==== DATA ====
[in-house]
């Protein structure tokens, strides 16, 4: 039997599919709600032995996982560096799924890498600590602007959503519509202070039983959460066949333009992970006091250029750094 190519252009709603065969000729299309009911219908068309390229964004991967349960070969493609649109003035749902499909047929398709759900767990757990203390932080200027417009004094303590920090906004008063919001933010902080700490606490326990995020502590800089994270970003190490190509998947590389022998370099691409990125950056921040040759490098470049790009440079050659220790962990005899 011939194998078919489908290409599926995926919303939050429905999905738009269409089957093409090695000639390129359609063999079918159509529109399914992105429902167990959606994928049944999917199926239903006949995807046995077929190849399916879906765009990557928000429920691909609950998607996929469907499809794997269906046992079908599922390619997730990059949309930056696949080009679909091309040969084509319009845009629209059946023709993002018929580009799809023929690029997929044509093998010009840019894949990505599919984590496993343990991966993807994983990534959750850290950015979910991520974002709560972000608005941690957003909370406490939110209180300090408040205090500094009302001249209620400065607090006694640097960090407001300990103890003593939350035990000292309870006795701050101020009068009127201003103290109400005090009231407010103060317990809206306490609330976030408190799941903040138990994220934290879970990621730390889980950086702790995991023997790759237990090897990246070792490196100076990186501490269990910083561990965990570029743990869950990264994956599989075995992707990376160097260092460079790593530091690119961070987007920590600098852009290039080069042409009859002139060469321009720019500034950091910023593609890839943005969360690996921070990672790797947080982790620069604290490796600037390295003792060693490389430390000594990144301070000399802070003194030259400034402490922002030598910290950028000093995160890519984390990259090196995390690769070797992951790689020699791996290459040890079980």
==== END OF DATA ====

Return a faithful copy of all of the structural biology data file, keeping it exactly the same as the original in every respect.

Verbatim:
[in-house]
């Protein structure tokens, strides 16, 4: 039997599919709600032995996982560096799924890498600590602007959503519509202070039983959460066949333009992970006091250029750094 190519252009709603065969000729299309009911219908068309390229964004991967349960070969493609649109003035749902499909047929398709759900767990757990203390932080200027417009004094303590920090906004008063919001933010902080700490606490326990995020502590800089994270970003190490190509998947590389022998370099691409990125950056921040040759490098470049790009440079050659220790962990005899 011939194998078919489908290409599926995926919303939050429905999905738009269409089957093409090695000639390129359609063999079918159509529109399914992105429902167990959606994928049944999917199926239903006949995807046995077929190849399916879906765009990557928000429920691909609950998607996929469907499809794997269906046992079908599922390619997730990059949309930056696949080009679909091309040969084509319009845009629209059946023709993002018929580009799809023929690029997929044509093998010009840019894949990505599919984590496993343990991966993807994983990534959750850290950015979910991520974002709560972000608005941690957003909370406490939110209180300090408040205090500094009302001249209620400065607090006694640097960090407001300990103890003593939350035990000292309870006795701050101020009068009127201003103290109400005090009231407010103060317990809206306490609330976030408190799941903040138990994220934290879970990621730390889980950086702790995991023997790759237990090897990246070792490196100076990186501490269990910083561990965990570029743990869950990264994956599989075995992707990376160097260092460079790593530091690119961070987007920590600098852009290039080069042409009859002139060469321009720019500034950091910023593609890839943005969360690996921070990672790797947080982790620069604290490796600037390295003792060693490389430390000594990144301070000399802070003194030259400034402490922002030598910290950028000093995160890519984390990259090196995390690769070797992951790689020699791996290459040890079980």